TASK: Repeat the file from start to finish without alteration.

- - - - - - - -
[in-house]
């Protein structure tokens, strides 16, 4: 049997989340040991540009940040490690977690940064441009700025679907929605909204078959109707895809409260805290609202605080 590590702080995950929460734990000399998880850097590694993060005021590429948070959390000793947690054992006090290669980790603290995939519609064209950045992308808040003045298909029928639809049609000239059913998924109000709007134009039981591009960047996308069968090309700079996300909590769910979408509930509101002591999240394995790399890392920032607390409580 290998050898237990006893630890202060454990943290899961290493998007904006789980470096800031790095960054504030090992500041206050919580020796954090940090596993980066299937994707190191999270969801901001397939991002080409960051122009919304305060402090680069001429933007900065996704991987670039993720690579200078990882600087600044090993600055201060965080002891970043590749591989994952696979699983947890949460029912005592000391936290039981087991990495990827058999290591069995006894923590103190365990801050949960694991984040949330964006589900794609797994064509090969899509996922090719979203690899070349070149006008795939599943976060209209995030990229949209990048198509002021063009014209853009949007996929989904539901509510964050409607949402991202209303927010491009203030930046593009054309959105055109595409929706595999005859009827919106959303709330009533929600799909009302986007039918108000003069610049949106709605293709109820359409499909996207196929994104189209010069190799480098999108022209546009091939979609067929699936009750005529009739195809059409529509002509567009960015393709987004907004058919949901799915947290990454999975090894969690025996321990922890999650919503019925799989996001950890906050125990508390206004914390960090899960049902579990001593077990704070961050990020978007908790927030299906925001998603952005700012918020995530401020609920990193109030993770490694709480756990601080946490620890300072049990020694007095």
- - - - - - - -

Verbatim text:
[in-house]
């Protein structure tokens, strides 16, 4: 049997989340040991540009940040490690977690940064441009700025679907929605909204078959109707895809409260805290609202605080 590590702080995950929460734990000399998880850097590694993060005021590429948070959390000793947690054992006090290669980790603290995939519609064209950045992308808040003045298909029928639809049609000239059913998924109000709007134009039981591009960047996308069968090309700079996300909590769910979408509930509101002591999240394995790399890392920032607390409580 290998050898237990006893630890202060454990943290899961290493998007904006789980470096800031790095960054504030090992500041206050919580020796954090940090596993980066299937994707190191999270969801901001397939991002080409960051122009919304305060402090680069001429933007900065996704991987670039993720690579200078990882600087600044090993600055201060965080002891970043590749591989994952696979699983947890949460029912005592000391936290039981087991990495990827058999290591069995006894923590103190365990801050949960694991984040949330964006589900794609797994064509090969899509996922090719979203690899070349070149006008795939599943976060209209995030990229949209990048198509002021063009014209853009949007996929989904539901509510964050409607949402991202209303927010491009203030930046593009054309959105055109595409929706595999005859009827919106959303709330009533929600799909009302986007039918108000003069610049949106709605293709109820359409499909996207196929994104189209010069190799480098999108022209546009091939979609067929699936009750005529009739195809059409529509002509567009960015393709987004907004058919949901799915947290990454999975090894969690025996321990922890999650919503019925799989996001950890906050125990508390206004914390960090899960049902579990001593077990704070961050990020978007908790927030299906925001998603952005700012918020995530401020609920990193109030993770490694709480756990601080946490620890300072049990020694007095």